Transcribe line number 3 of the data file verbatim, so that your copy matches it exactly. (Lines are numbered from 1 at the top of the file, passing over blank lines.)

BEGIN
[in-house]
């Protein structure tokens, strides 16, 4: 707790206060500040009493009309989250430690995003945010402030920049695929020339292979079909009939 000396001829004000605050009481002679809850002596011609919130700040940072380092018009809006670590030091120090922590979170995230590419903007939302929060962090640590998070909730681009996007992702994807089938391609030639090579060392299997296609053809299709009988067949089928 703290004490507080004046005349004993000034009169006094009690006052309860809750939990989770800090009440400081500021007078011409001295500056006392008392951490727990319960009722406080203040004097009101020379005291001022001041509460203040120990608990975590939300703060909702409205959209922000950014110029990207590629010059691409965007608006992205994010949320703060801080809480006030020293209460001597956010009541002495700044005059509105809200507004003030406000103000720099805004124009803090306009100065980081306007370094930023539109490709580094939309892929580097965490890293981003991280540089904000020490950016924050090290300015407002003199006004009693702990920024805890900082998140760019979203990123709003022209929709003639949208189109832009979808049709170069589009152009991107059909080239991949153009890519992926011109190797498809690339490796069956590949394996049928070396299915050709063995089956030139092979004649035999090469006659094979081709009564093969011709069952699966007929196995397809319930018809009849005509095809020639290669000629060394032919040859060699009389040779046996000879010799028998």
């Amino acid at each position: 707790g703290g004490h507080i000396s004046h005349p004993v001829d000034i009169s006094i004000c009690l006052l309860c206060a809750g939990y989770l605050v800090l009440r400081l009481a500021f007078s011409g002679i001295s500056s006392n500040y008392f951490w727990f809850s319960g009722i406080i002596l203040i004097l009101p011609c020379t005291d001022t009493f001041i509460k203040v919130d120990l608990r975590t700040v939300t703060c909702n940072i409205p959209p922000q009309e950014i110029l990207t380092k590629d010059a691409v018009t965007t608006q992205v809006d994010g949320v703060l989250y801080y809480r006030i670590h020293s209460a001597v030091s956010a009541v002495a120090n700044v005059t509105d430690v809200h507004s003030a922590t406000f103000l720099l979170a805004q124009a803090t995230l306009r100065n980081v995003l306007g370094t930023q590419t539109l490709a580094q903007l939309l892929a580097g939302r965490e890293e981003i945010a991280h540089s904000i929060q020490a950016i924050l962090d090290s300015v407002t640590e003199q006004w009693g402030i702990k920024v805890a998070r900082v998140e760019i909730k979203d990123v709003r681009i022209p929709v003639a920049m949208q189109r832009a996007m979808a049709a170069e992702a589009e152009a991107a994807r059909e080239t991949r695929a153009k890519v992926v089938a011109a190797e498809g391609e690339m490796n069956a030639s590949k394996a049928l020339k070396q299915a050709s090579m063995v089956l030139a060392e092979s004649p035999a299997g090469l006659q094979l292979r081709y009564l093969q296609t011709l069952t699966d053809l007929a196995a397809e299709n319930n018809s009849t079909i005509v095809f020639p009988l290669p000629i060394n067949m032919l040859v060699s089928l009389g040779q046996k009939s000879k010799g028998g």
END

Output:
């Amino acid at each position: 707790g703290g004490h507080i000396s004046h005349p004993v001829d000034i009169s006094i004000c009690l006052l309860c206060a809750g939990y989770l605050v800090l009440r400081l009481a500021f007078s011409g002679i001295s500056s006392n500040y008392f951490w727990f809850s319960g009722i406080i002596l203040i004097l009101p011609c020379t005291d001022t009493f001041i509460k203040v919130d120990l608990r975590t700040v939300t703060c909702n940072i409205p959209p922000q009309e950014i110029l990207t380092k590629d010059a691409v018009t965007t608006q992205v809006d994010g949320v703060l989250y801080y809480r006030i670590h020293s209460a001597v030091s956010a009541v002495a120090n700044v005059t509105d430690v809200h507004s003030a922590t406000f103000l720099l979170a805004q124009a803090t995230l306009r100065n980081v995003l306007g370094t930023q590419t539109l490709a580094q903007l939309l892929a580097g939302r965490e890293e981003i945010a991280h540089s904000i929060q020490a950016i924050l962090d090290s300015v407002t640590e003199q006004w009693g402030i702990k920024v805890a998070r900082v998140e760019i909730k979203d990123v709003r681009i022209p929709v003639a920049m949208q189109r832009a996007m979808a049709a170069e992702a589009e152009a991107a994807r059909e080239t991949r695929a153009k890519v992926v089938a011109a190797e498809g391609e690339m490796n069956a030639s590949k394996a049928l020339k070396q299915a050709s090579m063995v089956l030139a060392e092979s004649p035999a299997g090469l006659q094979l292979r081709y009564l093969q296609t011709l069952t699966d053809l007929a196995a397809e299709n319930n018809s009849t079909i005509v095809f020639p009988l290669p000629i060394n067949m032919l040859v060699s089928l009389g040779q046996k009939s000879k010799g028998g």